Start by offering a set-up that doesn’t illicit those subconscious associations, meaning devoid of the grass, trees, and dreaded fence posts. Do a simple single hide search, even leveraging an open paired odor container, on a paved surface such as your driveway.
“This is a waste of time!”
How so? Your foundation is currently a rubble pile of negative emotions, muddied messages to your dog and horrid mental baggage.
Instead of trying to duct tape that mess together, crossing your fingers and hoping for the best, why not build a new, better, and stronger foundation than what you had before? Without your foundation, you quite literally have nothing.
Design these searches where you KNOW, intellectually, that your dog will succeed. Then run that search. Allow the feeling to wash over you. Don’t minimize it! Your dog tackled an exterior search and was focused solely on finding their hide. You breathed, allowed them to search and rewarded them handsomely when they were correct. That is a whole lotta of success if you ask me!
From there, move your containers closer to the grass. Work incrementally. Be certain to breathe before you start. Feel those doubts creeping in? Remember what your dog JUST did. They found their hide.
Video this search and watch it back. Truly SEE what your dog is doing as they travel along the line of boxes, from the pavement to the grass, and successfully find their open paired odor container. There was no inkling that they were going to mark. They did exactly what you wanted them to do.
Note how you handled yourself. Were you breathing? Were you smiling? How did you go about rewarding your dog? How did you handle your leash or long line? How did you leave the search area? Did you party with them?
Think through how you can create more successful repetitions, for your dog AND yourself until you are, indeed, tackling an exterior search with grass, trees, and those ever-looming fence posts.
Does this only apply for dogs who mark in exterior searches? Of course not. This concept of identifying the associations you have made as a handler applies in all contexts of Scent Work. Whether you need to run a search on- or off-leash and are concerned about your leash handling skills. Whether there is the possibility for inaccessible hides, and you stress about properly reading your dog. Whether there is a slippery floor or multiple room interior you have to tackle and you are worried your dog will not even search. Whether there is an unknown number of hides and the thought of calling "Finish" incorrectly fills you with dread. Whether you called "Alert" on a given item in one trial, heard a "No" response and see that very same type of item in yet another trial. Is this item simply there to taunt you?!
The possibilities are quite literally endless.
Use the concept of building successful repetitions to counteract these assumptions that are plaguing and hobbling your team, allowing yourself to learn NEW lessons that both you and your dog can indeed do this and do it well.
We do not give enough credence to the fact that learning happens on both ends of the leash. This is true every single time we step to the line with our dog, whether in training or when we are trialing. This learning can result in both positive and negative associations being created or strengthened. Weaving complex networks of emotions that seem impossible to untangle.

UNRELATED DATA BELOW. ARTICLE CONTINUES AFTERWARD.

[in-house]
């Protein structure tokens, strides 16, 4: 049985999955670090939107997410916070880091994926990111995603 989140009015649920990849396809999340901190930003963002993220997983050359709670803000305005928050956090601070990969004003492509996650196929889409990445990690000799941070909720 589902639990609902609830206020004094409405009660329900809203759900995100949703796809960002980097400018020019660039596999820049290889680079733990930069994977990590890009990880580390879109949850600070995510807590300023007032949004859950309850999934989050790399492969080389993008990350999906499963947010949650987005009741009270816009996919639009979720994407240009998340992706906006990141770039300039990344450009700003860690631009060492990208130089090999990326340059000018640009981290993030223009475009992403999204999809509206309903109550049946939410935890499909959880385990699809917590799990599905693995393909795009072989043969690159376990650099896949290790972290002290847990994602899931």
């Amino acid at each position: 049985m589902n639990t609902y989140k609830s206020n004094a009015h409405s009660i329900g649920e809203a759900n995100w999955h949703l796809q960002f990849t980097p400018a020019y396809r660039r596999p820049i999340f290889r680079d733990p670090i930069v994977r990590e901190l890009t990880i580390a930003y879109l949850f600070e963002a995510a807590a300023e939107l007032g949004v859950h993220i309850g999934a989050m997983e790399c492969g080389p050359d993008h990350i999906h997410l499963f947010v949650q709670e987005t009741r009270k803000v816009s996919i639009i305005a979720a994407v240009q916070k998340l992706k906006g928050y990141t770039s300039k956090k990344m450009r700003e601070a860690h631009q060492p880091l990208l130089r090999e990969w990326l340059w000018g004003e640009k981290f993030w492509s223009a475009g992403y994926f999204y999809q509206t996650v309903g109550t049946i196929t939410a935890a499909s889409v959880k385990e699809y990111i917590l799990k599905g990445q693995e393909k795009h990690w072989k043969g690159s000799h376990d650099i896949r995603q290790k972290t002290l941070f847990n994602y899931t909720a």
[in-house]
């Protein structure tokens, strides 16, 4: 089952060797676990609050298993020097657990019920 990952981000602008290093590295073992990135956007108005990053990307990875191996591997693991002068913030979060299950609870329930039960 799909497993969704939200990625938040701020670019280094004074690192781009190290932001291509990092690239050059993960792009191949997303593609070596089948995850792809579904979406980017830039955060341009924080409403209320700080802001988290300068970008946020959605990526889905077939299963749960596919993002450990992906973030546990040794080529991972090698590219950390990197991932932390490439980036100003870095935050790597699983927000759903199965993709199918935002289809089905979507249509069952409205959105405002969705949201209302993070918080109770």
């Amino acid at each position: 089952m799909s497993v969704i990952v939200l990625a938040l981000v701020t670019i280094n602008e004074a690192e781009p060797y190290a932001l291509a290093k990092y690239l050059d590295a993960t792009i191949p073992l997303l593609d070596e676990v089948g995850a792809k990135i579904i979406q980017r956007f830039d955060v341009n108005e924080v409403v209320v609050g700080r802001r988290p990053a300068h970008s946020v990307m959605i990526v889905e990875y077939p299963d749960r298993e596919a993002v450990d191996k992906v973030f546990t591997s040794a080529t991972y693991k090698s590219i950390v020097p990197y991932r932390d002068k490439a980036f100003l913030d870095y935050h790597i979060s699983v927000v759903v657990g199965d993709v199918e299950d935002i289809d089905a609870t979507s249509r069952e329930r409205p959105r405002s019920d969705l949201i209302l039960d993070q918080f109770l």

But if we pause, for just a moment, and truly ponder the power of ensuring successful repetitions for both ourselves and our dogs, suddenly the path doesn’t seem so arduous. To recognize that we are not above making these associations, to undergo this learning.
Instead, owning up to this reality and leveraging this to our ADVANTAGE, by being mindful in our training, observant and honest about the results and KIND to both our dogs and ourselves when something doesn’t go as intended. Shifting the focus back onto how we can shore up that foundation with more successful repetitions instead of taking a sledgehammer to it thanks to our baggage of history, mistakes, worries and concerns.
Our dogs need us to be the best teammates possible. Let’s make that a bit easier by ensuring we are offering as many successful repetitions as possible.
Keeping in mind the value of your overall expectations, using affirmative statements and applying micro-goals can greatly help in creating more successful repetitions for yourself and your dog. Be sure to check out Michelle Doram's Great Expectations: Creating your Scent Work Trial Experience Webinar which delves into this very important topic.
Dianna has been training dogs professionally since 2011. She has done everything from teaching group training classes and private lessons, to specializing in working with fearful, reactive and aggressive dogs, to being a trial official and competition organization staff member.
Following a serious neck and back injury, Dianna was forced to retire from in-person dog training. But she was not ready to give up her passion! So, she created Pet Dog U, Dog Sport University and Scent Work University to provide outstanding online dog training to as many dog handlers, owners and trainers possible…regardless of where they live! Dianna is incredibly grateful to the amazingly talented group of instructors who have joined PDU, DSU and SWU and she looks forward to the continued growth of PDU, DSU and SWU and increased learning opportunities all of these online dog training platforms can provide.
In June 2021, Dianna and her business partner, Sean McMurray launched Cyber Scent Work, Inc., an organization that operates in the gray space between training and trialing in Scent Work. With Cyber Scent Work, Inc., handlers have the opportunity to earn Qs, titles and ribbons while also receiving helpful training advice regardless of whether they qualify or not! Be sure to check out Cyber Scent Work, Inc., you will be happy you did!